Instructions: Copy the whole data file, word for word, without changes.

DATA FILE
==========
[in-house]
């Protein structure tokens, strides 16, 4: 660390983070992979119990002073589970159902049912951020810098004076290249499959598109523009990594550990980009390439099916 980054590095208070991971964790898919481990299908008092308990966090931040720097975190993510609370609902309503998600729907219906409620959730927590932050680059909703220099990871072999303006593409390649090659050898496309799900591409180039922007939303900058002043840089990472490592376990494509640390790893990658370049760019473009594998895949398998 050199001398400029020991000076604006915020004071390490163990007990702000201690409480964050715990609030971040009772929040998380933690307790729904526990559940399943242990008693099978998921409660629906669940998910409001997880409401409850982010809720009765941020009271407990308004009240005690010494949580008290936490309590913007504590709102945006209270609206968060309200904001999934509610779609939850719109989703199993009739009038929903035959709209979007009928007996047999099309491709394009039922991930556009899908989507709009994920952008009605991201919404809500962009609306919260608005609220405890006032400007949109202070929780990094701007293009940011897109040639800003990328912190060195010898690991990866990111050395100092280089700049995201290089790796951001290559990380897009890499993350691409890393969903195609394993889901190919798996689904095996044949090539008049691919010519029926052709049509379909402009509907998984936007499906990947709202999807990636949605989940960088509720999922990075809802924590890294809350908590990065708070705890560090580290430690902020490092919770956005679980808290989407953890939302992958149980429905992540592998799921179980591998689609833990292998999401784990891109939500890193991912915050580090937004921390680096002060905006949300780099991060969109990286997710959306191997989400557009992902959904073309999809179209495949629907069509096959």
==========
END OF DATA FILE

[in-house]
């Protein structure tokens, strides 16, 4: 660390983070992979119990002073589970159902049912951020810098004076290249499959598109523009990594550990980009390439099916 980054590095208070991971964790898919481990299908008092308990966090931040720097975190993510609370609902309503998600729907219906409620959730927590932050680059909703220099990871072999303006593409390649090659050898496309799900591409180039922007939303900058002043840089990472490592376990494509640390790893990658370049760019473009594998895949398998 050199001398400029020991000076604006915020004071390490163990007990702000201690409480964050715990609030971040009772929040998380933690307790729904526990559940399943242990008693099978998921409660629906669940998910409001997880409401409850982010809720009765941020009271407990308004009240005690010494949580008290936490309590913007504590709102945006209270609206968060309200904001999934509610779609939850719109989703199993009739009038929903035959709209979007009928007996047999099309491709394009039922991930556009899908989507709009994920952008009605991201919404809500962009609306919260608005609220405890006032400007949109202070929780990094701007293009940011897109040639800003990328912190060195010898690991990866990111050395100092280089700049995201290089790796951001290559990380897009890499993350691409890393969903195609394993889901190919798996689904095996044949090539008049691919010519029926052709049509379909402009509907998984936007499906990947709202999807990636949605989940960088509720999922990075809802924590890294809350908590990065708070705890560090580290430690902020490092919770956005679980808290989407953890939302992958149980429905992540592998799921179980591998689609833990292998999401784990891109939500890193991912915050580090937004921390680096002060905006949300780099991060969109990286997710959306191997989400557009992902959904073309999809179209495949629907069509096959």